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Japan bans single-use plastics at gov't facilities, but effect spotty

An Environment Ministry official brings her own tray when buying packed meals at a Chinese restaurant in the Central Government Building No. 5 in Tokyo's Chiyoda Ward, on April 1, 2019. (Mainichi/Ai Oba)

TOKYO -- The Japanese government is urging an end to single-use plastics at businesses in government buildings, but implementation has proven spotty, partly due to a lack of alternatives.

The approach is based on an amended basic policy under the Act on Promoting Green Purchasing that requires ministries and agencies as well as independent administrative institutions to procure goods and services with less impact on the environment.

Items including plastic grocery bags are placed on a table for customers who need them, in Tokyo's Chiyoda Ward, on April 1, 2019. (Mainichi/Ai Oba)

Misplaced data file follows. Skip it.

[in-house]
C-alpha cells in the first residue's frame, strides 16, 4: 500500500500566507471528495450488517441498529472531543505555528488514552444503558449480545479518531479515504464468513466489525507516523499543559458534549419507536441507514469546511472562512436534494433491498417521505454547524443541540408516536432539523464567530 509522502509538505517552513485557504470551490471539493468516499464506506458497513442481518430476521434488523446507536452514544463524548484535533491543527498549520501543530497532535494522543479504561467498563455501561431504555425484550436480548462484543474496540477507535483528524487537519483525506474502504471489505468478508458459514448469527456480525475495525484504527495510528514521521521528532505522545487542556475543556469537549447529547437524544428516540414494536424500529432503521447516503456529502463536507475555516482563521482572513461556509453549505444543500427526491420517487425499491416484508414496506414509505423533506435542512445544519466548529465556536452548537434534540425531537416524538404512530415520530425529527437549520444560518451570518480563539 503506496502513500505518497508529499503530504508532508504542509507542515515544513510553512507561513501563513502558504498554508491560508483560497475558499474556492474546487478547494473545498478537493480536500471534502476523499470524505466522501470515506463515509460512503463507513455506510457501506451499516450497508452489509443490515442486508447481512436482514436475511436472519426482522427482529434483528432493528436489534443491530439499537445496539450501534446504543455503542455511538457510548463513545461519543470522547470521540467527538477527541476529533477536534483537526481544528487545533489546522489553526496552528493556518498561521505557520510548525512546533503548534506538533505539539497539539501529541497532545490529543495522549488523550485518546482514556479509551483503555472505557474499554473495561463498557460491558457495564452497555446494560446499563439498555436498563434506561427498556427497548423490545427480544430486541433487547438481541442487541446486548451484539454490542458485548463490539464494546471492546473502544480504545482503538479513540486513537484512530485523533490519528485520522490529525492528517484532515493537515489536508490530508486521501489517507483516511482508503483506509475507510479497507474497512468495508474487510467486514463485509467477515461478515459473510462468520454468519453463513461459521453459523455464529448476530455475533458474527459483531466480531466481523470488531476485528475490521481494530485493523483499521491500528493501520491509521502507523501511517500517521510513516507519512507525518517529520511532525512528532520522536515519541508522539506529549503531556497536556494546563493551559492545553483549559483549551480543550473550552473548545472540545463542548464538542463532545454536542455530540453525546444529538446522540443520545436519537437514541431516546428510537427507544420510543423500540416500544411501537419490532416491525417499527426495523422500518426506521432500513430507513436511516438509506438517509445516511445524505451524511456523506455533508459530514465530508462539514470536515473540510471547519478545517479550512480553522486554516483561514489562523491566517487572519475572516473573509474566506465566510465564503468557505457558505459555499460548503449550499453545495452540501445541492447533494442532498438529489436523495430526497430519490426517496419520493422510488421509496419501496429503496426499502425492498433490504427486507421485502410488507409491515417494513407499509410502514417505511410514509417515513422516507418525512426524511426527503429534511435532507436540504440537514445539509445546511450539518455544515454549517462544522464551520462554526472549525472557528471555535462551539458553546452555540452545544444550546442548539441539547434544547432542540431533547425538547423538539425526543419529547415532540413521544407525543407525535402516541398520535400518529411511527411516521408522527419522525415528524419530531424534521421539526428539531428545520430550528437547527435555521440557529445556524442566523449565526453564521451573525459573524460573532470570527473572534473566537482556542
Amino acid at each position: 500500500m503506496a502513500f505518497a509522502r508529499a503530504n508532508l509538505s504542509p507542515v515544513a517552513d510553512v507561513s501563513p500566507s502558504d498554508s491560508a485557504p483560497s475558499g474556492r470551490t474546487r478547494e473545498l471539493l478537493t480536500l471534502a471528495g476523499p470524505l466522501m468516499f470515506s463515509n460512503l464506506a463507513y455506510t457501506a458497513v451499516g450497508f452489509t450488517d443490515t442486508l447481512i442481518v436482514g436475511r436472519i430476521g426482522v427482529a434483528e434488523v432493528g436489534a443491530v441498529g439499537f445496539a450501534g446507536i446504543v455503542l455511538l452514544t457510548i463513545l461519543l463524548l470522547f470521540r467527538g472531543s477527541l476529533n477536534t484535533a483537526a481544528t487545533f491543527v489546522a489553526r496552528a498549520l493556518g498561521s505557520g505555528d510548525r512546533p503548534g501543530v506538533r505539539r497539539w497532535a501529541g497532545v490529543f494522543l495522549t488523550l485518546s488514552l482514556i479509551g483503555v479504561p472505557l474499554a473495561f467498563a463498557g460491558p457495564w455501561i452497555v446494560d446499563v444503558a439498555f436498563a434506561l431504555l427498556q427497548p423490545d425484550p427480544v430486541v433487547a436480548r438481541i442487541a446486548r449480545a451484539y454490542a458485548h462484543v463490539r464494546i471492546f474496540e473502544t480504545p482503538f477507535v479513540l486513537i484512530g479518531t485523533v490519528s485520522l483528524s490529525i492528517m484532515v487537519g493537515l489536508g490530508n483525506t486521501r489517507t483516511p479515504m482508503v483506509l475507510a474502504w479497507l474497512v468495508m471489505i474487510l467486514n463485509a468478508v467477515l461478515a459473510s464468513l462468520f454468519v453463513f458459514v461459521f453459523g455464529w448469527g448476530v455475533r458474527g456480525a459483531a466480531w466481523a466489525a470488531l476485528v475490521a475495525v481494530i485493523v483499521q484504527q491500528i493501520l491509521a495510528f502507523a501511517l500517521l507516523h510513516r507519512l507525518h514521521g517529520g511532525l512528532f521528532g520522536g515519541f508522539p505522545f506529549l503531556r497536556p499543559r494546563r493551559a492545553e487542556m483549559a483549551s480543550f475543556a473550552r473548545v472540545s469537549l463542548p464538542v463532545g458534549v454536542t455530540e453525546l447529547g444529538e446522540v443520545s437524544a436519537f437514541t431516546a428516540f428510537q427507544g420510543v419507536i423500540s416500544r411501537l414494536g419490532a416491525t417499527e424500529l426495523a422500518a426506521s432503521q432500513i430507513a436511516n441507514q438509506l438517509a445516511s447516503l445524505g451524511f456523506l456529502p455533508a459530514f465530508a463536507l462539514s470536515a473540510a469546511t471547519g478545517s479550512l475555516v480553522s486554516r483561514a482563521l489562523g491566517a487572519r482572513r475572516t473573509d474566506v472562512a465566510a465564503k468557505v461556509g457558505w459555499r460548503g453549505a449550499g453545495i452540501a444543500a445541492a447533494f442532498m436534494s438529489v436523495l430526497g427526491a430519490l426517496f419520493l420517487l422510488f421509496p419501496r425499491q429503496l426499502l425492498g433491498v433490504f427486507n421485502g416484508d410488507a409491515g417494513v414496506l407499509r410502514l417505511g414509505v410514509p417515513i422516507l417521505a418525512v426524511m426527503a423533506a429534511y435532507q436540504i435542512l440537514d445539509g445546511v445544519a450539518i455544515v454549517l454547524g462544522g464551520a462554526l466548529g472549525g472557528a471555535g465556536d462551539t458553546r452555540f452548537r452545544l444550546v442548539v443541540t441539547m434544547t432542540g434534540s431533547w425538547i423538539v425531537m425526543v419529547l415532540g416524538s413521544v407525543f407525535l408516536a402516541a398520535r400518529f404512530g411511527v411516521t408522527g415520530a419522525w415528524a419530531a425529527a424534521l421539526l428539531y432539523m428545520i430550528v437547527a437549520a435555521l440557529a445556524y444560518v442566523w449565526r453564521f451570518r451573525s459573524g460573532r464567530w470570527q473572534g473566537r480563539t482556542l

Disposable plastic utensils were banned from cafeterias inside government buildings in principle starting on April 1, and many workers have begun toting around reusable shopping bags. However, though staff were urged to reduce plastic waste as much as possible, stores still provided plastic bags to customers who needed them, and used plastic containers for packed meals due to a lack of alternatives.

A Chinese restaurant in the Central Government Building No. 5, that also houses the Ministry of the Environment, had already stopped providing plastic bags last October. One 44-year-old ministry official who bought take-out meals brought a tray with her.

She explained, "Many people bring their own grocery bags, but packed meals can tip over (and spill inside the bag). I don't have to worry about that with a tray."

(Japanese original by Ai Oba, Science & Environment News Department)

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